Institutional Metrics

The University of Oregon is embarking on an initiative to establish institutional metrics to better analyze our performance both in terms of operations and mission fulfillment. The former provide information such as faculty teaching workload and departmental efficiency; the latter provide information about how well we achieve our basic missions of teaching and research.

Operational metrics are aggregated at the college, school, and department level. They include data such as: student credit hours (SCH) and majors per faculty (both TTF and NTTF), the number of OA and classified staff FTE per TTF supported, average and median class sizes, and degrees per TTF. (Examples below)

Mission metrics include data about undergraduate and graduate education (including how well diverse populations are served) and – importantly, and still under development – local level data about faculty creative work, research, and scholarship. (Examples below)

This latter portion, the local level metrics, is often very controversial and assumptions exist that there will be a one-size fits all approach to assessing quality and productivity across disciplines. This is simply not true (nor possible). Individual units have been asked to submit discipline-specific, i.e. local, metrics. The Office of the Provost will work with schools, colleges, and departments to understand and finalize agreed-upon metrics.

More information on the reasons for using metrics, including a deeper dive into what metrics are and are not, is available under “Documents” below.

Town Halls

The Provost’s Office is holding college or division-level discussions with faculty to discuss institutional and local level metrics, particularly at the departmental level. Scott Pratt, executive vice provost, and a representative from the dean’s office most closely working with metrics will hold an open session where department heads and faculty can discuss questions, concerns, and ideas. These conversational workshops are intended to be a helpful step as departments work on local metrics.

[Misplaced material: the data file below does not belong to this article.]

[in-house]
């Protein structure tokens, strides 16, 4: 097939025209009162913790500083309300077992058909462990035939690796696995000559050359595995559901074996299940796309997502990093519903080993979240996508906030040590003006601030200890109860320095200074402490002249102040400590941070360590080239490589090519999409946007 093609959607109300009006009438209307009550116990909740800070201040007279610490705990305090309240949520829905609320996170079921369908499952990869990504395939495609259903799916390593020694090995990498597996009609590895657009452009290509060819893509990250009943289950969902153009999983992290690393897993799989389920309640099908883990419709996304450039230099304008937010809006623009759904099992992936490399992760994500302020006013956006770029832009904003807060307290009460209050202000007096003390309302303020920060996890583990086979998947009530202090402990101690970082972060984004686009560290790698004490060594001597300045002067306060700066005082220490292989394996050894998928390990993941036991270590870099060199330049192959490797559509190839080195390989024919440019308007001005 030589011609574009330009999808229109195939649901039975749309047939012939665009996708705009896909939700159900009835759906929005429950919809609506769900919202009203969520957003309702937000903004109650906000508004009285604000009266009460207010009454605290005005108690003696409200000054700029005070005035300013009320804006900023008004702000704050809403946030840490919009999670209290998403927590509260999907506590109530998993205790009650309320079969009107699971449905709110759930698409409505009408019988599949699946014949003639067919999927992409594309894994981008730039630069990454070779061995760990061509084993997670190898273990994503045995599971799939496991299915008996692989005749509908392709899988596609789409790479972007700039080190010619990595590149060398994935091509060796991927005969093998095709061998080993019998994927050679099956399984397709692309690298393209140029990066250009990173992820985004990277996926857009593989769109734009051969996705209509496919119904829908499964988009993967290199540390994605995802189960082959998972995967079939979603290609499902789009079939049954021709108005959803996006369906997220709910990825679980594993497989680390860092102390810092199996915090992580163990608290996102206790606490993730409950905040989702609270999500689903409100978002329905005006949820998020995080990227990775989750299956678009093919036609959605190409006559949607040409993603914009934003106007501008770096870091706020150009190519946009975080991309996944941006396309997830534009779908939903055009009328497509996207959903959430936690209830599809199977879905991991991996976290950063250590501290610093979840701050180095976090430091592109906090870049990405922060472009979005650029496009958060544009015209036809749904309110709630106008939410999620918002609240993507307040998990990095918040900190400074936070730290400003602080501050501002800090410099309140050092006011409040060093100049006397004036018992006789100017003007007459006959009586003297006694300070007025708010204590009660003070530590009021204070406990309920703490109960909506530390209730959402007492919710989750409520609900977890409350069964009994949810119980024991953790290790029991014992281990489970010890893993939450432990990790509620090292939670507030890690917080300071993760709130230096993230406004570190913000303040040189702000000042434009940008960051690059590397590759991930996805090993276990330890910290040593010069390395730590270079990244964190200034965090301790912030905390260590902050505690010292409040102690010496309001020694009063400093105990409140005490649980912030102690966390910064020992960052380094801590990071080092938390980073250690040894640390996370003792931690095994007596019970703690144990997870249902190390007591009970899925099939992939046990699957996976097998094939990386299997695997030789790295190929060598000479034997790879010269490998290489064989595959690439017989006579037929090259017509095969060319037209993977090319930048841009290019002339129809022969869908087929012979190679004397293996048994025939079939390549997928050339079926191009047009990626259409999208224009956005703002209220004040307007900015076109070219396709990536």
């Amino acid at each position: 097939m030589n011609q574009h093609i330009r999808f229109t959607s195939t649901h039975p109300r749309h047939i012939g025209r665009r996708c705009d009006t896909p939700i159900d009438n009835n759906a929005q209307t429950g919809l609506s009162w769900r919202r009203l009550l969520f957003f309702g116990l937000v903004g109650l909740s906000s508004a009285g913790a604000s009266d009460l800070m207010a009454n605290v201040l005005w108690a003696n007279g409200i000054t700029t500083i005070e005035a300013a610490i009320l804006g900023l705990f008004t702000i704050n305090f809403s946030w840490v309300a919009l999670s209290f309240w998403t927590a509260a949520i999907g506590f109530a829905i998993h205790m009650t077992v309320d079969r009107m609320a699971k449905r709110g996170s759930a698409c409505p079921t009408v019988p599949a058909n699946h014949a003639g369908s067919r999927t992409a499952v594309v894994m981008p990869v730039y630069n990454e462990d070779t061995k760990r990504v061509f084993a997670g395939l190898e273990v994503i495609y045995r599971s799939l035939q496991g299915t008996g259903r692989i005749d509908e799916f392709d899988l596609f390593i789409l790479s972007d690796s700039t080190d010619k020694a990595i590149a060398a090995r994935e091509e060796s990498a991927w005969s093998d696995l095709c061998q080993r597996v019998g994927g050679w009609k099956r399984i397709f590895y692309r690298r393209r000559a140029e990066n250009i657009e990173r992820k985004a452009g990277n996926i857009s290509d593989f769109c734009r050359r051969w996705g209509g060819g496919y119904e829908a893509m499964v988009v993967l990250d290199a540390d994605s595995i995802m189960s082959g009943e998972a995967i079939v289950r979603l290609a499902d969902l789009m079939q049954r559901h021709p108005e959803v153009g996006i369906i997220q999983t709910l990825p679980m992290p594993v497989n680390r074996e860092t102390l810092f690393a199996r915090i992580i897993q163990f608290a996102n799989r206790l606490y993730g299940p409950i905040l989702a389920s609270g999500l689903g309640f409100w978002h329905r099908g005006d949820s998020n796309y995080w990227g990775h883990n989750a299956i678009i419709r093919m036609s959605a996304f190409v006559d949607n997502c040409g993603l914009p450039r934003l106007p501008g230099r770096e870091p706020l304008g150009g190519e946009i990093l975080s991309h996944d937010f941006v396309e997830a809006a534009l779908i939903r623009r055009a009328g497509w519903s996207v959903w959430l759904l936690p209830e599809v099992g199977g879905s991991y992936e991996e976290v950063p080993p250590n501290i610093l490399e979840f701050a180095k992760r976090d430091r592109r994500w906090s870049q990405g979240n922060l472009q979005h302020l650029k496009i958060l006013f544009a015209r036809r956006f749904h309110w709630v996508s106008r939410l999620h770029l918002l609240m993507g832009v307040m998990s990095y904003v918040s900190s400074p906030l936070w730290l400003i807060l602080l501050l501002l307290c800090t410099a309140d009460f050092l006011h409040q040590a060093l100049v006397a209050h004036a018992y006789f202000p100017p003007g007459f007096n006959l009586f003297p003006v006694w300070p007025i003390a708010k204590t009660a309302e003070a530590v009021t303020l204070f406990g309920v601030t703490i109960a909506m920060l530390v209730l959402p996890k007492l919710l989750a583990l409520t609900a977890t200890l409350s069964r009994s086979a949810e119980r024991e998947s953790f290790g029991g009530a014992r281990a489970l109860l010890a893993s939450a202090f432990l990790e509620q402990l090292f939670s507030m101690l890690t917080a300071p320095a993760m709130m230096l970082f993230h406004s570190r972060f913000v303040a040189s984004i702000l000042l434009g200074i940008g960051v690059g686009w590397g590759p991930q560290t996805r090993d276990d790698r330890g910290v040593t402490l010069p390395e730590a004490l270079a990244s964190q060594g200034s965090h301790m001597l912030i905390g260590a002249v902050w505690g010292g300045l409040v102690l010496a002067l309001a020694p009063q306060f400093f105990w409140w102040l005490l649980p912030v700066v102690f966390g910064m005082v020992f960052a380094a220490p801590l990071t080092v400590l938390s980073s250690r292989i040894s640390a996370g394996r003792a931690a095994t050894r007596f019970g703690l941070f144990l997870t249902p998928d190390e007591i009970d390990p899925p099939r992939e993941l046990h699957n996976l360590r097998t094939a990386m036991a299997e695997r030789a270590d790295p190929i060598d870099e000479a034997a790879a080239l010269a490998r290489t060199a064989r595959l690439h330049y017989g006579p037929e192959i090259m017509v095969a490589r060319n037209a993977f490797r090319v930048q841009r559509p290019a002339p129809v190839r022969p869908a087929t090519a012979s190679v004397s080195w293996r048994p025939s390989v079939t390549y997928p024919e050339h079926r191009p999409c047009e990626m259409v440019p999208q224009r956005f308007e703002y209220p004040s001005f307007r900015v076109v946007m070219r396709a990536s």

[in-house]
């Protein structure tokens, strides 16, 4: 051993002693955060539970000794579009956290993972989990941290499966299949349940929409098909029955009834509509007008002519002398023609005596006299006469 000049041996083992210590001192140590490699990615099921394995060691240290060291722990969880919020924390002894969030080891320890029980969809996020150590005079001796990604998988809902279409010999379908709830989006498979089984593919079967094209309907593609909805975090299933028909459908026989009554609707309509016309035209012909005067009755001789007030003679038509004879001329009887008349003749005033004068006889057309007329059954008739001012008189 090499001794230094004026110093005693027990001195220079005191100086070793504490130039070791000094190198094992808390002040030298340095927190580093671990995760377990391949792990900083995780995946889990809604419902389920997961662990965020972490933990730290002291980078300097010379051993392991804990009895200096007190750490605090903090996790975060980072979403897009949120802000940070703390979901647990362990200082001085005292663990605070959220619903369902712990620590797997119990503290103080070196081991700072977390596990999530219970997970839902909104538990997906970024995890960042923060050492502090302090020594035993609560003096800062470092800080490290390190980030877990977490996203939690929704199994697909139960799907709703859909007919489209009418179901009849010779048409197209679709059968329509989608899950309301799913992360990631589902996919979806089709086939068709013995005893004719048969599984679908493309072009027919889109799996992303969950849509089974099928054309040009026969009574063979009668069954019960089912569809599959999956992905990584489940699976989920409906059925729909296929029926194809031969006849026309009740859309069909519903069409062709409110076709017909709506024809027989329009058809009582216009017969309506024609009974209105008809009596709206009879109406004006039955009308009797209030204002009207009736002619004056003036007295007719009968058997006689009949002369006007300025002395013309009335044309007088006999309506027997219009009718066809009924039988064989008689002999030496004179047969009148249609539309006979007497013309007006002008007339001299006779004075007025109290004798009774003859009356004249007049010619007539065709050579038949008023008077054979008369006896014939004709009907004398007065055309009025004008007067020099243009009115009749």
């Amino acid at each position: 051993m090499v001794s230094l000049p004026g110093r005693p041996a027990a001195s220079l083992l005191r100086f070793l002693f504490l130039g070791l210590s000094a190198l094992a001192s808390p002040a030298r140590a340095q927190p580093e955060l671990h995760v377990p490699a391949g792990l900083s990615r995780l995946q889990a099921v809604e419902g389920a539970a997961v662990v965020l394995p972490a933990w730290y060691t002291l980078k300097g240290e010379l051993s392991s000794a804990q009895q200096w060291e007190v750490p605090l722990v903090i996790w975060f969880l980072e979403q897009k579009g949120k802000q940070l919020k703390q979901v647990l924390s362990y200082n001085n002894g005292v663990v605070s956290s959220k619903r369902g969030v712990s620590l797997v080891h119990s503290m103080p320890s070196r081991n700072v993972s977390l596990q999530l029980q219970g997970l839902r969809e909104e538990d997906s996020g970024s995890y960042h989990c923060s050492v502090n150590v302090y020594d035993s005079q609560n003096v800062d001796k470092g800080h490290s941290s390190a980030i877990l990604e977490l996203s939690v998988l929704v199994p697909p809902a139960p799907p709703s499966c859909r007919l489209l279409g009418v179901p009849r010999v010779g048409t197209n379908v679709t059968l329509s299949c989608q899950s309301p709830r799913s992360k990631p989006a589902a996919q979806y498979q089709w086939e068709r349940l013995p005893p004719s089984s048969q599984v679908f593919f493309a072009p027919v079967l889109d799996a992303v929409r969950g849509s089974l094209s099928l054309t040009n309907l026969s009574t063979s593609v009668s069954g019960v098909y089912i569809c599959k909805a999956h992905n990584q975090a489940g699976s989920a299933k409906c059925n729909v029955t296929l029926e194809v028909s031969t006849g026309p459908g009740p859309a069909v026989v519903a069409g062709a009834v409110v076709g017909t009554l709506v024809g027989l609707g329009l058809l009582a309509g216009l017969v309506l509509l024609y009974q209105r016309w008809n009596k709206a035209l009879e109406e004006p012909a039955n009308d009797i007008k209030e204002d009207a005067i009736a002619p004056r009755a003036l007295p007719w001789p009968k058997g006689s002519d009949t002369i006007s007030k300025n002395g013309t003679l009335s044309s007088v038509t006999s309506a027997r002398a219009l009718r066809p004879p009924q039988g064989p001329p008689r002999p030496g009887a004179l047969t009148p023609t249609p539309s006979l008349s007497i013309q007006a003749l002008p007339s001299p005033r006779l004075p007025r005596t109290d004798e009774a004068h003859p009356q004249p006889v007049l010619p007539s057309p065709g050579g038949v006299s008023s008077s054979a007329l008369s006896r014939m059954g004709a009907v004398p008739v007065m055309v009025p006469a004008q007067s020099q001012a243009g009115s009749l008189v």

• College of Design: Monday, April 23, 1:00 - 2:00, EMU 107 (Miller Room)
  • CAS - Humanities: Thursday, May 3, 3:30 - 4:30, EMU 107 (Miller Room)
  • College of Education: Tuesday, May 8, 12:00 - 1:00, HEDCO 230T
  • CAS - Social Sciences: Monday, May 21, 1:00 - 2:00, EMU 107 (Miller Room)
  • CAS - Natural Sciences: Thursday, May 24, 1:00 - 2:00, EMU 232 (Spruce Room)

Why metrics?

There are three primary reasons to collect and evaluate operational and mission metrics:

  1. External communications and accountability;
  2. Internal communication, accountability, and continuous improvement; and,
  3. Guidance in the allocation of limited resources.

Operational Metrics

Operational metrics include measurements such as:

  • Average SCH taught per TTF FTE
  • Average SCH taught per NTTF FTE
  • Number of undergraduate majors per TTF FTE
  • Expenditures per SCH
  • TTF course workload realized
  • Average and median undergraduate class sizes
  • TTF FTE per staff FTE (general fund)
  • Instructional FTE per staff FTE (general fund)
  • Majors (grad and undergrad) per staff FTE
  • Degrees awarded (graduate and undergraduate, separately)

Mission Metrics

There are three general categories of mission metrics: research metrics, undergraduate education metrics, and graduate education metrics.

  • Research metrics will vary by discipline and are both quantitative and qualitative. Information may come from a variety of sources, including some that are discipline specific. These are under development in order to provide an opportunity for “locally” designed metrics. The types of information that might be used at the local level include grants, publications, citations, awards, grants, fellowships, and the like.  
  • Undergraduate education metrics include things such as: time to degree, retention, student carrying load, students participating in first-year experiences, diversity, course completion rates, graduation rates
  • Graduate education metrics include things such as: time to degree, completion rates, graduate research productivity (where appropriate), perceived advising quality, initial placement, admissions selectivity, competitor data, diversity, financial viability, TTF to NTTF teaching ratios, and student experience surveys

Timeline for Metrics Development

  • Spring 2018: Colleges and schools work with departments on draft local mission metrics. These are due to the provost on June 1, 2018.
  • Summer 2018: Provost reviews submissions.
  • Fall 2018: Provost and his team work with colleges, schools, and departments on any lingering questions and metrics are finalized by the end of fall term (December 2018).

Documents